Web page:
Suddenly you might well say, as you do a search, "Gosh, every tarot internet site says it's Uriel!" But that doesn't mean it *IS* Uriel. Same here. All you're arguing is that Biddy's site read a book saying the angel was Raphael, and that book's author read it in some other book, and that's book's author read it in another book...etc. All the way back to whomever decided it was Raphael...never mind if Waite was there to say they were right.
Quote:
As far as it not being an angel at all, I think that's a bridge too far for me. We're in a setting that's clearly evocative of the Garden of Eden and a figure that's on point with classical depictions of the Angels is standing over it. If someone wants to argue that Waite didn't necessarily think of it as an angel, it seems, prima facie, that Pixie did.
You're arguing a faulty premise. "Garden of Eden" doesn't mean classical depictions are all that's on the table. Waite and company DID study up on Qabalah there and they did know their Hebrew and Hebrew lettering. They did know that there are more than angels within the Old Testament, and they did use iconography and symbols that go back BEFORE classical depictions where every winged adult figure is, by default, an angel.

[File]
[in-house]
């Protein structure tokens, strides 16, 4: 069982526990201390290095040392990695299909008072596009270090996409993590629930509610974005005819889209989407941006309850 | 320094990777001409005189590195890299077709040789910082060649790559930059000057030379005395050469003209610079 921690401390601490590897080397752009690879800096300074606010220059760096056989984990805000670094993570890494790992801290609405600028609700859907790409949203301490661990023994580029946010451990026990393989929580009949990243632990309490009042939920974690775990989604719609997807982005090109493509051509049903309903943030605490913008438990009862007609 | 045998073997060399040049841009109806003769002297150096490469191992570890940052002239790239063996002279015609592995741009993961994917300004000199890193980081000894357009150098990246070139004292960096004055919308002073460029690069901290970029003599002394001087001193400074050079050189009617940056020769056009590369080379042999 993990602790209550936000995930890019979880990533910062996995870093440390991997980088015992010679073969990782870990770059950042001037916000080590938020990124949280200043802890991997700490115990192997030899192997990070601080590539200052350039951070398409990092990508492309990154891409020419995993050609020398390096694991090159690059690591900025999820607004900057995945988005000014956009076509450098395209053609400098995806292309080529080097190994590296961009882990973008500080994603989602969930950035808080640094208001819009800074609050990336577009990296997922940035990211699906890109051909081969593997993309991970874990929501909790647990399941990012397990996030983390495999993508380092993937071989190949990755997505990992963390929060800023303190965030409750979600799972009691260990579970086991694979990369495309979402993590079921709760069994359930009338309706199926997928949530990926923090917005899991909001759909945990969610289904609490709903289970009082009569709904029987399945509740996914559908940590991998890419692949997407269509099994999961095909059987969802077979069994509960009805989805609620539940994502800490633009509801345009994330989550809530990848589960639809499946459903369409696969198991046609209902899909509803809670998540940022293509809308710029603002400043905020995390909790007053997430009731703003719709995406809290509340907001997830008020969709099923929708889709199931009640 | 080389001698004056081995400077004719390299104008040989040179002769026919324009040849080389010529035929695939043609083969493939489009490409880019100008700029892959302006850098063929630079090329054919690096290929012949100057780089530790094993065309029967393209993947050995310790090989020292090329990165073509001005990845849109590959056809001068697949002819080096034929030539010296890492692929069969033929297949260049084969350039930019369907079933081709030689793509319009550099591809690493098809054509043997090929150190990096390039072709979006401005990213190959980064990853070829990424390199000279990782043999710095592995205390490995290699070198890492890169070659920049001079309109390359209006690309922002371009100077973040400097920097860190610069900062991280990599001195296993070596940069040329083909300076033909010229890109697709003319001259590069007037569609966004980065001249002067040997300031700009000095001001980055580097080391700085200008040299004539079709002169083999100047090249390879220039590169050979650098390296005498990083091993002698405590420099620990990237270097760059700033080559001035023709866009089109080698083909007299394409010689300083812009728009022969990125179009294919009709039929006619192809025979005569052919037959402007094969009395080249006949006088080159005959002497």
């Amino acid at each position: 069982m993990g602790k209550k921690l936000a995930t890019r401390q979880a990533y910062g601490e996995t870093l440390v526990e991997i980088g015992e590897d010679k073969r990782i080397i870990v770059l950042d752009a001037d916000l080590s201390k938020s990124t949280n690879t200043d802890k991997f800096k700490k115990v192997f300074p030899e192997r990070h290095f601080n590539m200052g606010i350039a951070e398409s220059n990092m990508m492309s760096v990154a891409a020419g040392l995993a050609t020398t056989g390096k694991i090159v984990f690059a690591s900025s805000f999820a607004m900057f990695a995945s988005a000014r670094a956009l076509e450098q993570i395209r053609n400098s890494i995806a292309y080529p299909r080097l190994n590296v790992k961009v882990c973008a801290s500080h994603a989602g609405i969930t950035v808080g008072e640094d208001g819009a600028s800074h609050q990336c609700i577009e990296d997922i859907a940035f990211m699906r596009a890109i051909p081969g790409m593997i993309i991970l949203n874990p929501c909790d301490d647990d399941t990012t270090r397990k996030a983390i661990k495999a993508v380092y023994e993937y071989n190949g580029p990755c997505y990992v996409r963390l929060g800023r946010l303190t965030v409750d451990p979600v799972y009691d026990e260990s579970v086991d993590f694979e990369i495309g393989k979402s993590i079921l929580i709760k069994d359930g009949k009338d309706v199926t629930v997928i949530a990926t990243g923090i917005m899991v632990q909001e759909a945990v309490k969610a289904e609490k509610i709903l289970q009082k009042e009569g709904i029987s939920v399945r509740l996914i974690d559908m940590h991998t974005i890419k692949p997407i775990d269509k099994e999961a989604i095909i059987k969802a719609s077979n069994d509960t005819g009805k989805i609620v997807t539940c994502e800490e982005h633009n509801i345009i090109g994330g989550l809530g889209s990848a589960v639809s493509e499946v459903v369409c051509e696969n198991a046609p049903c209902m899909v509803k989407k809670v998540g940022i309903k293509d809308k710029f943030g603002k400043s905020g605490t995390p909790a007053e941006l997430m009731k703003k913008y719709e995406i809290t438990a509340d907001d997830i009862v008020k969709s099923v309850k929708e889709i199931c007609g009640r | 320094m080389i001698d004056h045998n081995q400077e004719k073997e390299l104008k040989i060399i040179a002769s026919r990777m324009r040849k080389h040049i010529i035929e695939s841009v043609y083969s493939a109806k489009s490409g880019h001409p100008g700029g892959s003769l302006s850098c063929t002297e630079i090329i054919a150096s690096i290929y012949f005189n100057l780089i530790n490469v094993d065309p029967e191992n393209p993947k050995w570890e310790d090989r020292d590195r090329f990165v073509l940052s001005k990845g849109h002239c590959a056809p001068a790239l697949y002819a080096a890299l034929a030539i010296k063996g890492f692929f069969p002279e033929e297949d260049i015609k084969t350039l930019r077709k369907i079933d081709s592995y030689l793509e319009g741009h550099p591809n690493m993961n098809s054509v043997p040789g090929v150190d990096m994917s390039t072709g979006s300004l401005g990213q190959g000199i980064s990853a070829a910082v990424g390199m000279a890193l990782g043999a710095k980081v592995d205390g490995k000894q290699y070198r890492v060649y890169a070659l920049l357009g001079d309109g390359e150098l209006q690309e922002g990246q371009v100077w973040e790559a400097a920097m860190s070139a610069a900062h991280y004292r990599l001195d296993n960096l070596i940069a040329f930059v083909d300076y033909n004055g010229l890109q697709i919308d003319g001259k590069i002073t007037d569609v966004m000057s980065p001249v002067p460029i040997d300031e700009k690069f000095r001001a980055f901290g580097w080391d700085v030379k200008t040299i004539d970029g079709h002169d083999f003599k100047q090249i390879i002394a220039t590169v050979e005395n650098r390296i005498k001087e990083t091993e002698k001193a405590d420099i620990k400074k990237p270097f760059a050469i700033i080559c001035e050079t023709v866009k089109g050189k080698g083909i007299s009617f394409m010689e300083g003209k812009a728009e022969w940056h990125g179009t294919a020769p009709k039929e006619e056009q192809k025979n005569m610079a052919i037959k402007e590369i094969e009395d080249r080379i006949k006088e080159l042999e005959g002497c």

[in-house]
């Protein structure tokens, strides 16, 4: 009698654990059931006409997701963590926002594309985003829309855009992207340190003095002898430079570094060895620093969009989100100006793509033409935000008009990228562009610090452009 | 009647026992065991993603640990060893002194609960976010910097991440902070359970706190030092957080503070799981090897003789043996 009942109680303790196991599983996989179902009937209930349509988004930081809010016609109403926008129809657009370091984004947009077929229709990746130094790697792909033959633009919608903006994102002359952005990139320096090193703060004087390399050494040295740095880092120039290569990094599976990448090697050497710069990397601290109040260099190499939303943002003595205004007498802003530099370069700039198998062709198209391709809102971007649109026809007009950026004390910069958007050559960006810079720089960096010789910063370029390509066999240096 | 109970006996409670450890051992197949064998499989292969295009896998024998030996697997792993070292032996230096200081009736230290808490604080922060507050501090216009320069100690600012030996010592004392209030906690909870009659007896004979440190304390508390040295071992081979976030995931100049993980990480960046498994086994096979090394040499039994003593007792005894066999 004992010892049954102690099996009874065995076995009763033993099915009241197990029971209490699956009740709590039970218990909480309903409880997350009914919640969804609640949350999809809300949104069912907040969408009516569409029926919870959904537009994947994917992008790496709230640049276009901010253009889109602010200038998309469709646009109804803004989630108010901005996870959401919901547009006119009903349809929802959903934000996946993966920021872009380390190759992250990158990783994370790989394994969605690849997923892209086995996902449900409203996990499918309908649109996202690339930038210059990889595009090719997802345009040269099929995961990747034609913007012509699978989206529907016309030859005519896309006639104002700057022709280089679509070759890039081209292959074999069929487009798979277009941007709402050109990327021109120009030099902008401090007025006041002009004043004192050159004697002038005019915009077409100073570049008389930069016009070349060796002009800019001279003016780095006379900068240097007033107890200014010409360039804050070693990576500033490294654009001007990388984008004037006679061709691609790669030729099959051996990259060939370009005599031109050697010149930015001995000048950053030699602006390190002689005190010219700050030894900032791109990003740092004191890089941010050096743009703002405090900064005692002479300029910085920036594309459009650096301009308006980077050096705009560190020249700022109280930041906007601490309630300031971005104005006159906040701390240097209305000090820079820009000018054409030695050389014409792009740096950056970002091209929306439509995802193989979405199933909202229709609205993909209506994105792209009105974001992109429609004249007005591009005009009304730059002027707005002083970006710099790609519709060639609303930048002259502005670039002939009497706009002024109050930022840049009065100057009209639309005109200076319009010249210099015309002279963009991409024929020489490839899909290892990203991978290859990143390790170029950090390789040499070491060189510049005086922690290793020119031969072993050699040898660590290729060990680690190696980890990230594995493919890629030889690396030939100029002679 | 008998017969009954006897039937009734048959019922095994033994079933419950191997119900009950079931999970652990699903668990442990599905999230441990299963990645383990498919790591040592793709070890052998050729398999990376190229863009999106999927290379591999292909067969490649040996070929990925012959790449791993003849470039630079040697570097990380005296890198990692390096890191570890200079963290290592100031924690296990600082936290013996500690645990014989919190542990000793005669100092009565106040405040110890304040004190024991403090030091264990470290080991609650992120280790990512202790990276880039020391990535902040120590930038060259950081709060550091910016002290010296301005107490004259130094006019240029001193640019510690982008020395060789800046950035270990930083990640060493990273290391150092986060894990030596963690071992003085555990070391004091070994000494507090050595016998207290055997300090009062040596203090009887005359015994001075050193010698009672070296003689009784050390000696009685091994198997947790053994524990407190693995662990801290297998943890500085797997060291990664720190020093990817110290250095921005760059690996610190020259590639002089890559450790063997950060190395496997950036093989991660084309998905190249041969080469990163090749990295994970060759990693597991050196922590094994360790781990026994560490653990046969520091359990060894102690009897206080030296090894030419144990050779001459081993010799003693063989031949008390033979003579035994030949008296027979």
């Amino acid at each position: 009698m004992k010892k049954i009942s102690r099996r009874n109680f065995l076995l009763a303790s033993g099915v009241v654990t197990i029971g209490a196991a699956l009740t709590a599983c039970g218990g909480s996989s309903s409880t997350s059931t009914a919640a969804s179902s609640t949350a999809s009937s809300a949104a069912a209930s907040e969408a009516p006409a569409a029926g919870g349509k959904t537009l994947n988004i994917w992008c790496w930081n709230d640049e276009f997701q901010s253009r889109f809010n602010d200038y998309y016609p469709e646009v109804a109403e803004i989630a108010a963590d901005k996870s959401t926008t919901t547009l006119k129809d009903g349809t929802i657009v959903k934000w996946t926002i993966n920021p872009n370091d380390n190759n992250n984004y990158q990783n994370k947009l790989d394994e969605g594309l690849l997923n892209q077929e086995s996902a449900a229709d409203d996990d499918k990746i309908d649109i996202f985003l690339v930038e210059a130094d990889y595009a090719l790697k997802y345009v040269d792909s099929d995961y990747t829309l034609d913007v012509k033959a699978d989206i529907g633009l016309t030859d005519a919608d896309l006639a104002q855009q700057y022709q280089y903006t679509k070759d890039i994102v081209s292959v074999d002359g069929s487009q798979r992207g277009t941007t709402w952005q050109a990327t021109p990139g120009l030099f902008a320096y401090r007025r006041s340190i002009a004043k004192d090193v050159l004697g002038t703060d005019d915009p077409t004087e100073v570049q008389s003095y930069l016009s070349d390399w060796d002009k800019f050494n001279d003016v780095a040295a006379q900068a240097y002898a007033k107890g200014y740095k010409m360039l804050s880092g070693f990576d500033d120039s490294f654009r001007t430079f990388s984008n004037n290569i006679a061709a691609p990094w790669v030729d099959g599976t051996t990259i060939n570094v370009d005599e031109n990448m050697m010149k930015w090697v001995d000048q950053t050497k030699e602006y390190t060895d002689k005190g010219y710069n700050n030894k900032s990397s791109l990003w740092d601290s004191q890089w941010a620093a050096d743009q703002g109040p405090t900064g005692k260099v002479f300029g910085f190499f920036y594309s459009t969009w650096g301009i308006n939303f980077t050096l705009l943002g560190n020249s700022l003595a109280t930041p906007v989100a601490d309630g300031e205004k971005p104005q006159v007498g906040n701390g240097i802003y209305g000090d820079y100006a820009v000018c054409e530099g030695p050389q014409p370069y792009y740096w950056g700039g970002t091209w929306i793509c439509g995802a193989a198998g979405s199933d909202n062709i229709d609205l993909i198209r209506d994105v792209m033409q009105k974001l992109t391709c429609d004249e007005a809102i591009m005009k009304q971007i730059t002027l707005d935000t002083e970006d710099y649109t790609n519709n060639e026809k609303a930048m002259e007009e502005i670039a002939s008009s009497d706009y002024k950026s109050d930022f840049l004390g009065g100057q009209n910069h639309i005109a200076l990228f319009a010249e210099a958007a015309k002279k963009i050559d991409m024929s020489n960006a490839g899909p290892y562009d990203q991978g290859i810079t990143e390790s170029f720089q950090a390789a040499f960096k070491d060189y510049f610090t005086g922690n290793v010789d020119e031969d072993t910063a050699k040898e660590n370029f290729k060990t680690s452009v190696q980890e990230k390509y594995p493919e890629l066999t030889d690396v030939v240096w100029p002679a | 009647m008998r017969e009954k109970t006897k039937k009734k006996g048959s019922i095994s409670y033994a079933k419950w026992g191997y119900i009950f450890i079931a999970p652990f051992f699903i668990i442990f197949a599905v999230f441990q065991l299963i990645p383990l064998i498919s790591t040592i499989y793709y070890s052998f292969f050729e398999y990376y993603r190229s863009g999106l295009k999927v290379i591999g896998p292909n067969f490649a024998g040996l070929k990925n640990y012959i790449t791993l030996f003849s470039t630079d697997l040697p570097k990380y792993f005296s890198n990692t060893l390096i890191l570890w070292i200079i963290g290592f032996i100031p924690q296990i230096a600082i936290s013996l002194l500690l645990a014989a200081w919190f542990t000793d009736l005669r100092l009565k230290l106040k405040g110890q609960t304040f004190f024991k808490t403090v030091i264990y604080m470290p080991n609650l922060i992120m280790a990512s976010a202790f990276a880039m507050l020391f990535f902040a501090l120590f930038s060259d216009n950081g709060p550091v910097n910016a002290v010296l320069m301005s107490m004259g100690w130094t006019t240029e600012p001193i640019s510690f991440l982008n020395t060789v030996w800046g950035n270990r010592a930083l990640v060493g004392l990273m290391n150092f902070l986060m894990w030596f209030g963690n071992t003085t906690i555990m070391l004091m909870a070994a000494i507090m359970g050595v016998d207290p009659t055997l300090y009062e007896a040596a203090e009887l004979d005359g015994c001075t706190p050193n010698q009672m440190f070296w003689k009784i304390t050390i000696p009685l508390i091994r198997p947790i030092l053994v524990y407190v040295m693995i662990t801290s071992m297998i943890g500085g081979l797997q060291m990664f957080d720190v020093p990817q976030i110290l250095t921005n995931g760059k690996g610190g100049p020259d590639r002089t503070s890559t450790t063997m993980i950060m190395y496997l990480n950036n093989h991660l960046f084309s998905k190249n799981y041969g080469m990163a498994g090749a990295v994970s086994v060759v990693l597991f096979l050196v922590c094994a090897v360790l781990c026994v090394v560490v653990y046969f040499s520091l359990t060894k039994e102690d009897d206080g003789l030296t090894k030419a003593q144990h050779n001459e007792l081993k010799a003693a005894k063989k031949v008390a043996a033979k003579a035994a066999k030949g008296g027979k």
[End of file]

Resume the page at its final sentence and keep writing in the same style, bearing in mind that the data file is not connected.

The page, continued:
And you really need to remember: YOU and all those who would say this winged figure is "obviously" an angel were NOT the intended audience for this deck. The intended audience were Golden Dawn folk who'd studied and gone through initiations and would, for example, look at the 10/Swords and instantly recognize it as Hiram, Solomon's architect...unlike most of readers of tarot who would never think that. Ditto here. Are you sure that such initiates would look at this winged figure and say "Angel" rather than something else? Something they'd been specifically taught to recognize? That this must be an angel is not so "prima facie" as you think.

I think it's well within Waite's wheelhouse to say that this fiery winged figure is something more or other than an "angel." But even if we agree it is one...why must it be a named archangel?